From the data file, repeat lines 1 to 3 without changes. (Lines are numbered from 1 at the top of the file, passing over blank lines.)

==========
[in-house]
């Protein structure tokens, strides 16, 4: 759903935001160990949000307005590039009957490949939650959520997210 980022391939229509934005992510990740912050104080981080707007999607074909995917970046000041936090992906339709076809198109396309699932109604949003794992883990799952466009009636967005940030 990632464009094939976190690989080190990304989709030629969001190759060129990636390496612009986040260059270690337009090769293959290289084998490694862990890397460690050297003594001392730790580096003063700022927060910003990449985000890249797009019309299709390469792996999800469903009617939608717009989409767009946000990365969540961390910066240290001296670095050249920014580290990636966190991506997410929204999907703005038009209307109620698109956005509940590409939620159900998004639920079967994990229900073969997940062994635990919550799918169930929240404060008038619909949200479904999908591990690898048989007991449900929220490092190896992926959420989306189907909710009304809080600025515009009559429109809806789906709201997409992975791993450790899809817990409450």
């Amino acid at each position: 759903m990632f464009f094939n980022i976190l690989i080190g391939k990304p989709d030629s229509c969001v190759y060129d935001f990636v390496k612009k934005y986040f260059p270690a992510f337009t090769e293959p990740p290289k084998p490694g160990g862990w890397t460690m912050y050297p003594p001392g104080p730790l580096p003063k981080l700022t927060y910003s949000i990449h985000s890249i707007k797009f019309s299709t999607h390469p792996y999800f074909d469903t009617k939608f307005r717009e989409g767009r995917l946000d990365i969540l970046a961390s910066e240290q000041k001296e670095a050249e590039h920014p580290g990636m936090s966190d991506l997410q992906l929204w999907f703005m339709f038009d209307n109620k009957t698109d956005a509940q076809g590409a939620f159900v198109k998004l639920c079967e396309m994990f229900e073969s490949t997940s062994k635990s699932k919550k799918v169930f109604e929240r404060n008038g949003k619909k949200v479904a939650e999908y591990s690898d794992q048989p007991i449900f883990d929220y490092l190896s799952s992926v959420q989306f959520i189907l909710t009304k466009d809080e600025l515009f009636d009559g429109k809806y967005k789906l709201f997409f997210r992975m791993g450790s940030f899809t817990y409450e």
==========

[in-house]
């Protein structure tokens, strides 16, 4: 759903935001160990949000307005590039009957490949939650959520997210 980022391939229509934005992510990740912050104080981080707007999607074909995917970046000041936090992906339709076809198109396309699932109604949003794992883990799952466009009636967005940030 990632464009094939976190690989080190990304989709030629969001190759060129990636390496612009986040260059270690337009090769293959290289084998490694862990890397460690050297003594001392730790580096003063700022927060910003990449985000890249797009019309299709390469792996999800469903009617939608717009989409767009946000990365969540961390910066240290001296670095050249920014580290990636966190991506997410929204999907703005038009209307109620698109956005509940590409939620159900998004639920079967994990229900073969997940062994635990919550799918169930929240404060008038619909949200479904999908591990690898048989007991449900929220490092190896992926959420989306189907909710009304809080600025515009009559429109809806789906709201997409992975791993450790899809817990409450």
């Amino acid at each position: 759903m990632f464009f094939n980022i976190l690989i080190g391939k990304p989709d030629s229509c969001v190759y060129d935001f990636v390496k612009k934005y986040f260059p270690a992510f337009t090769e293959p990740p290289k084998p490694g160990g862990w890397t460690m912050y050297p003594p001392g104080p730790l580096p003063k981080l700022t927060y910003s949000i990449h985000s890249i707007k797009f019309s299709t999607h390469p792996y999800f074909d469903t009617k939608f307005r717009e989409g767009r995917l946000d990365i969540l970046a961390s910066e240290q000041k001296e670095a050249e590039h920014p580290g990636m936090s966190d991506l997410q992906l929204w999907f703005m339709f038009d209307n109620k009957t698109d956005a509940q076809g590409a939620f159900v198109k998004l639920c079967e396309m994990f229900e073969s490949t997940s062994k635990s699932k919550k799918v169930f109604e929240r404060n008038g949003k619909k949200v479904a939650e999908y591990s690898d794992q048989p007991i449900f883990d929220y490092l190896s799952s992926v959420q989306f959520i189907l909710t009304k466009d809080e600025l515009f009636d009559g429109k809806y967005k789906l709201f997409f997210r992975m791993g450790s940030f899809t817990y409450e």